Wednesday, January 2, 2019

Christmas in Silver Birch Valley by Lorri Moulton

Release date. December 23, 2018
Subgenre: Romantic fantasy

About Christmas in Silver Birch Valley:


A man spends the holidays in a small Northwestern town that may not be exactly what it seems...and rediscovers the true meaning of Christmas.




PrologueDecember 1913

Two Native-American boys raced through the forest as the snow fell silently around them.  The older one glanced over his shoulder at the tracks they left behind.  Even though they knew the men would find them, running was their only option.

The three men riding horses followed the prints in the snow.  The one in front was angry, kicking his horse to make it go faster.  It would soon be dusk, and he didn’t want to lose the trail. 

“Come on,” he yelled to the others.  “They can’t be far ahead of us.”

The boys ran as fast as they could until they reached the water.  It was too cold to run down the creek to lose the men, so they splashed across it instead.  As the older boy, almost twelve, reached back to help his brother up the hill, the men on horses caught up with them.

“What are you two doing out here?” demanded one of the men.

“I’ll ask the questions,” the angry one said.  “You know that was my deer, don’t you?”

The boys said nothing, which only made the man more upset. 

“Answer me!” he said, bringing his horse up even with the boys.  He leaned down to grab the smaller one, who looked about ten.  Trying to protect his brother, the older boy slapped the horse’s rump.

The horse reared, catching the man off guard.  The reins slipped out of his hand and he fell, face first into the snow.  As his horse ran off, the other men laughed.  The boys glanced at each other, then started running again.

“Help me find my horse,” the angry man demanded, sitting up and wiping the snow off his face.  “Then, I’m going to teach those boys a lesson.”

Silver Birch Valley is a peaceful town, set in the mountains just south of the Canadian border.  The founder of the town had come from Scotland and stopped in the valley to rest his horses.  He and his wife had fallen in love with the landscape and decided to stay and build their home.  The town quickly grew around them as more people stopped to take in the view or rest their horses.  In a land of beautiful vistas, this one took their breath away. 

Silver birch edged the creek, which started as a waterfall coming down from the mountains.  As it made its way into the valley, the creek ran between hills covered with evergreens until it reached the flat.  There, the water wound its way quietly between the clumps of silver birch.  Grass pasture stretched on either side until it met the hills.  Beyond, there were mountains all around except for the two narrow passes, leading in and out of the valley.

When the boys reached the top of the hill, they saw the town below.  The older one grabbed his brother’s hand as they hurried down the other side.  Twice, they almost slipped, but managed to stay upright.  The street lamps of the town could be seen through the snow as they ran across the valley.  It was almost dark, when they finally reached the livery stable.

The men on horses followed the tracks to the livery and dismounted.  Open up!” the angry man yelled, banging on the closed barn doors.  One slowly slid open and a man walked out.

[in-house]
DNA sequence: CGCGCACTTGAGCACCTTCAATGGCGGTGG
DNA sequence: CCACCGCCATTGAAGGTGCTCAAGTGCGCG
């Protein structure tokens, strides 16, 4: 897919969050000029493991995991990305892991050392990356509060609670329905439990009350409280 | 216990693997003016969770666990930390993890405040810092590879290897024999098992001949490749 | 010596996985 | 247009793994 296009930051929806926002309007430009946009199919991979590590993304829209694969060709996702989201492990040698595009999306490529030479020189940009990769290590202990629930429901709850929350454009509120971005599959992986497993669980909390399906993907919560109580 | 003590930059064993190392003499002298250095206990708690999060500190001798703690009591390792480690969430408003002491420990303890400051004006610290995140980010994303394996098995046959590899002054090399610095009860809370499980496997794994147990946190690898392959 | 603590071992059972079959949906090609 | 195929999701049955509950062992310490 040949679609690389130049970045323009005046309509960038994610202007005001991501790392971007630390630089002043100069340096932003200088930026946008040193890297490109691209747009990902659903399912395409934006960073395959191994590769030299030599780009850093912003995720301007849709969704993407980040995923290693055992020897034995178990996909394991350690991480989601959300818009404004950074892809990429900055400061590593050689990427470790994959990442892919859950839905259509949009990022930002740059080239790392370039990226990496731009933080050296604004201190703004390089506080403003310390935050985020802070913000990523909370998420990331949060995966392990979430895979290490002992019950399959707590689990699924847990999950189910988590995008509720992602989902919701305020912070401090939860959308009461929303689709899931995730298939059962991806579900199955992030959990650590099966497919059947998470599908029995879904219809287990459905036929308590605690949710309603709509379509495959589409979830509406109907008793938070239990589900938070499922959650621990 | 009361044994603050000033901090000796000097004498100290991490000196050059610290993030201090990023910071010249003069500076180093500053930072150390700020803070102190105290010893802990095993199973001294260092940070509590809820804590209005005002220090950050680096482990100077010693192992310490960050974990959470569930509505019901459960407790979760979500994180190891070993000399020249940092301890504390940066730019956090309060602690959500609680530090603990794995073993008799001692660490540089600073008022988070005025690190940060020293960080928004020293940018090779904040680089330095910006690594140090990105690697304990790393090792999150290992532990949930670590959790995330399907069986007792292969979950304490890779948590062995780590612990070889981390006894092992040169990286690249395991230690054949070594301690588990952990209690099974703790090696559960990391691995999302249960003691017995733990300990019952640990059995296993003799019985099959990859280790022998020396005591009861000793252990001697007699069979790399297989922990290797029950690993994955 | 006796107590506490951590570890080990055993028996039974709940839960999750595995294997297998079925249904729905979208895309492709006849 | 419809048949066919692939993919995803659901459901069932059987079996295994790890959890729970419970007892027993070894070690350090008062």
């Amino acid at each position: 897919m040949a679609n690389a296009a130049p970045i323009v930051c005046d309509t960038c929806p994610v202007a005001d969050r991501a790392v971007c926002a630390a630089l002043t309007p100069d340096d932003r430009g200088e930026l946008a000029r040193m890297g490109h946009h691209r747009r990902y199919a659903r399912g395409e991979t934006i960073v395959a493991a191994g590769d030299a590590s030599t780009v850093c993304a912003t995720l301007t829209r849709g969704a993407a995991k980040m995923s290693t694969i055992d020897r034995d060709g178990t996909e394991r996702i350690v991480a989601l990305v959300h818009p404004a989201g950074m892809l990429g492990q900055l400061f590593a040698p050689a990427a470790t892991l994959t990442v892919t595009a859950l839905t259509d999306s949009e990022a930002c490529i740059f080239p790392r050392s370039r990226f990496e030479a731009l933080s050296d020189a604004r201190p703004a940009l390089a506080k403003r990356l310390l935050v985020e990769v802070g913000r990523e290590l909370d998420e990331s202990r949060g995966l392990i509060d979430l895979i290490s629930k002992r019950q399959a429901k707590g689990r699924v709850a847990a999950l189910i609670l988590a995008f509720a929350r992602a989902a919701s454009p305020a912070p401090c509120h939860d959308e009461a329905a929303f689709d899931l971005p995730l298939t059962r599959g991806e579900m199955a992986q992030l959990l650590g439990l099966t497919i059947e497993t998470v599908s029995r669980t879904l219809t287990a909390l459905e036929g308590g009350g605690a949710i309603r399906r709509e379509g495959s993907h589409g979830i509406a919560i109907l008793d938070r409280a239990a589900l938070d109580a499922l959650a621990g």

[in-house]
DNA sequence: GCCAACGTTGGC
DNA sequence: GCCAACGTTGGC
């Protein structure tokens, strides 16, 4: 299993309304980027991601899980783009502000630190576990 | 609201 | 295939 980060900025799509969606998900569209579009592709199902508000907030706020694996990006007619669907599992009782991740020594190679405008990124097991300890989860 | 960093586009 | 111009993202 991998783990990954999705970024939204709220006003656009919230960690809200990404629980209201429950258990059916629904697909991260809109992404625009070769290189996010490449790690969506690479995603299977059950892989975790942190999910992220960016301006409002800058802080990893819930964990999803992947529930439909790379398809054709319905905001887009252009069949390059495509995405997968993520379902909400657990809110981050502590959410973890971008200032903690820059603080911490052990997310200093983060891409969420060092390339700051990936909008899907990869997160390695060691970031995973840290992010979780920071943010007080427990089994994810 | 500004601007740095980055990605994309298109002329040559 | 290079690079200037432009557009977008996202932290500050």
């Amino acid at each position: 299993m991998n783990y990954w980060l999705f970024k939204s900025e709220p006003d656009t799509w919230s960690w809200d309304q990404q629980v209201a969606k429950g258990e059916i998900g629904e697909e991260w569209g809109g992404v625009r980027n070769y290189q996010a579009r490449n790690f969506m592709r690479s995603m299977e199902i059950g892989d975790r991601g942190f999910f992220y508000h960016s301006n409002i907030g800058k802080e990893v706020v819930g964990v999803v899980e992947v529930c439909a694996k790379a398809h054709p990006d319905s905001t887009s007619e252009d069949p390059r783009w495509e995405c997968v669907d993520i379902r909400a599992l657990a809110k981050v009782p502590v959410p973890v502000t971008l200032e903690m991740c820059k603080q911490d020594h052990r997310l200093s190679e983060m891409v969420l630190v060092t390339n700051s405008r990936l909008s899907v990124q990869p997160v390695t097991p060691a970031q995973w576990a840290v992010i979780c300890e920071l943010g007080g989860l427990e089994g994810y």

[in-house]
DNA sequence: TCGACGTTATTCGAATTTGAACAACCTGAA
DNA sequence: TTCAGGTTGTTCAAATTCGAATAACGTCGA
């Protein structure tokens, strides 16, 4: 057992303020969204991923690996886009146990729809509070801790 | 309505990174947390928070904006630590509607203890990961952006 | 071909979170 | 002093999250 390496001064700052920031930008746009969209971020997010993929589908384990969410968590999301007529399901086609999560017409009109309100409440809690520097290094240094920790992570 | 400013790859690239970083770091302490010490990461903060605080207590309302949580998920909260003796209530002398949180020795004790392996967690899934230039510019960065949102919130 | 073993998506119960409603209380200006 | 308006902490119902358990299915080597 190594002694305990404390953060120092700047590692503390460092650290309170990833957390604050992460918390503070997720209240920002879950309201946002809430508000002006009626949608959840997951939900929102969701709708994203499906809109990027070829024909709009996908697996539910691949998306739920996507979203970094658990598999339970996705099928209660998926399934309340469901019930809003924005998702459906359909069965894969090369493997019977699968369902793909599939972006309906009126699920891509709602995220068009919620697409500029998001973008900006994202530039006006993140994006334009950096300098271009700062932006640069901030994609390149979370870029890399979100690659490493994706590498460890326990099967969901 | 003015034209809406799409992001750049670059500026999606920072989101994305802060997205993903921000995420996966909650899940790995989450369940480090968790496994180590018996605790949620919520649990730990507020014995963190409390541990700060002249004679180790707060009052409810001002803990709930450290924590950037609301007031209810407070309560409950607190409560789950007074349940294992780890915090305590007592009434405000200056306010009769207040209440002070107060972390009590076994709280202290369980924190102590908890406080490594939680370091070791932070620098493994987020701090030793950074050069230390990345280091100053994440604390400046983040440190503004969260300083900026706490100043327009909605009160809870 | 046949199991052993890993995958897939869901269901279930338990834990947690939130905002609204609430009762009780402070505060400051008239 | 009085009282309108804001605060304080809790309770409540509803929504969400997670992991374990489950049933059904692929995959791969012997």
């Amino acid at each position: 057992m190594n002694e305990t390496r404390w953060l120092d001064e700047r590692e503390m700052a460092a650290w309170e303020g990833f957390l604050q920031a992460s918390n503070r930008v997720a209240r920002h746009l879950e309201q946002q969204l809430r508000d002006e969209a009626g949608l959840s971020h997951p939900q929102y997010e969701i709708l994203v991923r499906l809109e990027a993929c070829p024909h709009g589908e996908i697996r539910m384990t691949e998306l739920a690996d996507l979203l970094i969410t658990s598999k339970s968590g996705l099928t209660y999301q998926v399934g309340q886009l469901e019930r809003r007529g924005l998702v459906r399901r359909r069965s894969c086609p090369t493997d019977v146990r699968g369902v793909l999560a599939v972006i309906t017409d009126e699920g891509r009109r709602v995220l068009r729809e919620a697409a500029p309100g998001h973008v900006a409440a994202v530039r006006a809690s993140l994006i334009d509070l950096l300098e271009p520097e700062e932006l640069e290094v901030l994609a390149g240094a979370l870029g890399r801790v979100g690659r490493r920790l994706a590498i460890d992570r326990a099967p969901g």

“Can I help you?” he asked, looking around at the other men.

“I want to talk to those boys,” demanded the angry one.

“What boys?” asked the owner of the livery stable.

“You know, who I’m talking about!” the man exclaimed.  “Bring them out here or…”

“Or what?” asked the sheriff, walking up behind them.  It was 1913, but he still carried his rifle, when strangers rode into town.

“Or there’s going to be trouble,” the angry man replied.  “Maybe not today,” he added, glancing at the rifle, “but soon.  You can’t protect those people forever.”

“What people are those?” asked the sheriff, taking another step towards him.

The man glared, then looked over at his friends.  “Things are changing around here.  There’s more moving in, who think the way we do.  It’s just a matter of time before we’re the ones making the rules, then all those Native people will be out of this valley and these mountains.”

“Maybe,” the sheriff replied, “but today is not that day.  Get on your horses and ride out of town.”

As the three men rode past the Christmas tree, the angry one yelled, “You boys can’t hide here forever.  I will find you.”




About Lorri Moulton:

“You know what the issue is with this world? Everyone wants some magical solution to their problem and everyone refuses to believe in magic.”
--Lewis Carroll

Fairytales are simply stories that remind us to be our best selves. If we do this, we can be successful. Good will triumph over evil. True love is possible....and dragons can be tamed.

The need for fairytales is just as important today as it has ever been. True love is romantic, but it is also means considering what is important to someone else and when necessary, to put their needs before your own. To work together to accomplish the goals that matter to both of you. To be open to the idea that magical and miraculous things happen everyday. And to build a future that will make the world a better place, at least in your little corner of the kingdom.

So, take a step back in time and enjoy an Everyday Romance. Real life fairytales happen all the time. You just have to believe in the possibility…and look for magic in the most unexpected places.

My name is Lorri Moulton and I live on a farm in eastern Washington with my family and our five horses. I have a Master’s degree in History and grew up hearing so many wonderful stories about our own family tree. My grandparents spoke of a more simple time, when people loved each other and helped their neighbors. I hope these stories share some of that beauty of the past, with all of you.

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